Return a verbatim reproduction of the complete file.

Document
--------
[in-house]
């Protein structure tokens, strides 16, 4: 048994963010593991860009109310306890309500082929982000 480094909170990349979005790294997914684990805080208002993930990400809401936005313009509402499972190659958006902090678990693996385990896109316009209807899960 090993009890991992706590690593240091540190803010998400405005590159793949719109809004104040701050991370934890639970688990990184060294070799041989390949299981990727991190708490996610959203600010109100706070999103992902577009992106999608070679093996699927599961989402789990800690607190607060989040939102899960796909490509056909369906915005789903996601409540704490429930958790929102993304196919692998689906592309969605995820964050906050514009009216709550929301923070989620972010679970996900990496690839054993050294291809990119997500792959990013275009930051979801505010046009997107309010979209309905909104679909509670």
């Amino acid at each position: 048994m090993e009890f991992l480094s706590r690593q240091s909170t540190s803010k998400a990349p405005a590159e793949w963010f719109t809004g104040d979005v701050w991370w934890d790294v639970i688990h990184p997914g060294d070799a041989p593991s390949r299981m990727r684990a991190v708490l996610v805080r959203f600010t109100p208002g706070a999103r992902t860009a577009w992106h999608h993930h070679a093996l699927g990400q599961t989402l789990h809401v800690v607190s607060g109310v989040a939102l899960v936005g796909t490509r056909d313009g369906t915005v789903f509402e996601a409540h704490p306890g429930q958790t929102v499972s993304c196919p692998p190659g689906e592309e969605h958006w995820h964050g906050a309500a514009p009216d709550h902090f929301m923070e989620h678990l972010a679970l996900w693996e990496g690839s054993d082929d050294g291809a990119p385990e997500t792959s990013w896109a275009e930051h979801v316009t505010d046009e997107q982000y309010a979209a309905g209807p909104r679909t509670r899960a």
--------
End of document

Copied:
[in-house]
């Protein structure tokens, strides 16, 4: 048994963010593991860009109310306890309500082929982000 480094909170990349979005790294997914684990805080208002993930990400809401936005313009509402499972190659958006902090678990693996385990896109316009209807899960 090993009890991992706590690593240091540190803010998400405005590159793949719109809004104040701050991370934890639970688990990184060294070799041989390949299981990727991190708490996610959203600010109100706070999103992902577009992106999608070679093996699927599961989402789990800690607190607060989040939102899960796909490509056909369906915005789903996601409540704490429930958790929102993304196919692998689906592309969605995820964050906050514009009216709550929301923070989620972010679970996900990496690839054993050294291809990119997500792959990013275009930051979801505010046009997107309010979209309905909104679909509670």
């Amino acid at each position: 048994m090993e009890f991992l480094s706590r690593q240091s909170t540190s803010k998400a990349p405005a590159e793949w963010f719109t809004g104040d979005v701050w991370w934890d790294v639970i688990h990184p997914g060294d070799a041989p593991s390949r299981m990727r684990a991190v708490l996610v805080r959203f600010t109100p208002g706070a999103r992902t860009a577009w992106h999608h993930h070679a093996l699927g990400q599961t989402l789990h809401v800690v607190s607060g109310v989040a939102l899960v936005g796909t490509r056909d313009g369906t915005v789903f509402e996601a409540h704490p306890g429930q958790t929102v499972s993304c196919p692998p190659g689906e592309e969605h958006w995820h964050g906050a309500a514009p009216d709550h902090f929301m923070e989620h678990l972010a679970l996900w693996e990496g690839s054993d082929d050294g291809a990119p385990e997500t792959s990013w896109a275009e930051h979801v316009t505010d046009e997107q982000y309010a979209a309905g209807p909104r679909t509670r899960a």